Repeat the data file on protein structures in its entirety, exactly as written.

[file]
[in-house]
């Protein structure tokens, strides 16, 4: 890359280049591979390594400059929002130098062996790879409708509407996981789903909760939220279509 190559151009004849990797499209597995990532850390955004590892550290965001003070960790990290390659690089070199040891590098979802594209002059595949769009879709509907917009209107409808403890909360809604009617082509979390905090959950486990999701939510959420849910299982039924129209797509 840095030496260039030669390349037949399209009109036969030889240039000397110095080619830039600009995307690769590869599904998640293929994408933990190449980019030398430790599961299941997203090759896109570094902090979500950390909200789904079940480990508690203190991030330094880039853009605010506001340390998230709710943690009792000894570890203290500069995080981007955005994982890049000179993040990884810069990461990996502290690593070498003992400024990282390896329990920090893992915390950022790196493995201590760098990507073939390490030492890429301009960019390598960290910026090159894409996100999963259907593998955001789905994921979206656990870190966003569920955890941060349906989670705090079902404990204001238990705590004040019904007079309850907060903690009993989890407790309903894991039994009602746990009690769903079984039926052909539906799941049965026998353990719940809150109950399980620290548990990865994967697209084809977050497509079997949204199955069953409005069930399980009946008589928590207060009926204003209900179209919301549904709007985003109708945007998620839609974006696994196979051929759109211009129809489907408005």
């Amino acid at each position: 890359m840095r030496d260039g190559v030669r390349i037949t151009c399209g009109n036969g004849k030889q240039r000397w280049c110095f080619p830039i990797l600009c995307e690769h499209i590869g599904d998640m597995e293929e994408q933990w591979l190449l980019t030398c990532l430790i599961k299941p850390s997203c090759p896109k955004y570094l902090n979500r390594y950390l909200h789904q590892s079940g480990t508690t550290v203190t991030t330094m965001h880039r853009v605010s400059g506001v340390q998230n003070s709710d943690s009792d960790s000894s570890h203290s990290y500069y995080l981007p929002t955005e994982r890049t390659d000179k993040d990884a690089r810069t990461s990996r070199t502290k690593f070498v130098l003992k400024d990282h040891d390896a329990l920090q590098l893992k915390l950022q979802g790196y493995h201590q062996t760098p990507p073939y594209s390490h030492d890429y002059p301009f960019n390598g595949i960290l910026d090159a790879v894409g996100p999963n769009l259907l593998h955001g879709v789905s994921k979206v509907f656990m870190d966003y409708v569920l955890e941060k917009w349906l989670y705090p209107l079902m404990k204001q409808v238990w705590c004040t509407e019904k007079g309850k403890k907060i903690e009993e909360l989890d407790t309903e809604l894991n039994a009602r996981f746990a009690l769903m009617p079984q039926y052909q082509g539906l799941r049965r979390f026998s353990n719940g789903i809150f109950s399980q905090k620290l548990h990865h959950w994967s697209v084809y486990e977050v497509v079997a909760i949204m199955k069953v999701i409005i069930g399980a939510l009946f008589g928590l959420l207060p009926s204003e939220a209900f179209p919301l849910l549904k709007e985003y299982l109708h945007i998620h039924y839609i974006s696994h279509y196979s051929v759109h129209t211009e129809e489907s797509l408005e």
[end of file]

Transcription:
[in-house]
């Protein structure tokens, strides 16, 4: 890359280049591979390594400059929002130098062996790879409708509407996981789903909760939220279509 190559151009004849990797499209597995990532850390955004590892550290965001003070960790990290390659690089070199040891590098979802594209002059595949769009879709509907917009209107409808403890909360809604009617082509979390905090959950486990999701939510959420849910299982039924129209797509 840095030496260039030669390349037949399209009109036969030889240039000397110095080619830039600009995307690769590869599904998640293929994408933990190449980019030398430790599961299941997203090759896109570094902090979500950390909200789904079940480990508690203190991030330094880039853009605010506001340390998230709710943690009792000894570890203290500069995080981007955005994982890049000179993040990884810069990461990996502290690593070498003992400024990282390896329990920090893992915390950022790196493995201590760098990507073939390490030492890429301009960019390598960290910026090159894409996100999963259907593998955001789905994921979206656990870190966003569920955890941060349906989670705090079902404990204001238990705590004040019904007079309850907060903690009993989890407790309903894991039994009602746990009690769903079984039926052909539906799941049965026998353990719940809150109950399980620290548990990865994967697209084809977050497509079997949204199955069953409005069930399980009946008589928590207060009926204003209900179209919301549904709007985003109708945007998620839609974006696994196979051929759109211009129809489907408005």
């Amino acid at each position: 890359m840095r030496d260039g190559v030669r390349i037949t151009c399209g009109n036969g004849k030889q240039r000397w280049c110095f080619p830039i990797l600009c995307e690769h499209i590869g599904d998640m597995e293929e994408q933990w591979l190449l980019t030398c990532l430790i599961k299941p850390s997203c090759p896109k955004y570094l902090n979500r390594y950390l909200h789904q590892s079940g480990t508690t550290v203190t991030t330094m965001h880039r853009v605010s400059g506001v340390q998230n003070s709710d943690s009792d960790s000894s570890h203290s990290y500069y995080l981007p929002t955005e994982r890049t390659d000179k993040d990884a690089r810069t990461s990996r070199t502290k690593f070498v130098l003992k400024d990282h040891d390896a329990l920090q590098l893992k915390l950022q979802g790196y493995h201590q062996t760098p990507p073939y594209s390490h030492d890429y002059p301009f960019n390598g595949i960290l910026d090159a790879v894409g996100p999963n769009l259907l593998h955001g879709v789905s994921k979206v509907f656990m870190d966003y409708v569920l955890e941060k917009w349906l989670y705090p209107l079902m404990k204001q409808v238990w705590c004040t509407e019904k007079g309850k403890k907060i903690e009993e909360l989890d407790t309903e809604l894991n039994a009602r996981f746990a009690l769903m009617p079984q039926y052909q082509g539906l799941r049965r979390f026998s353990n719940g789903i809150f109950s399980q905090k620290l548990h990865h959950w994967s697209v084809y486990e977050v497509v079997a909760i949204m199955k069953v999701i409005i069930g399980a939510l009946f008589g928590l959420l207060p009926s204003e939220a209900f179209p919301l849910l549904k709007e985003y299982l109708h945007i998620h039924y839609i974006s696994h279509y196979s051929v759109h129209t211009e129809e489907s797509l408005e």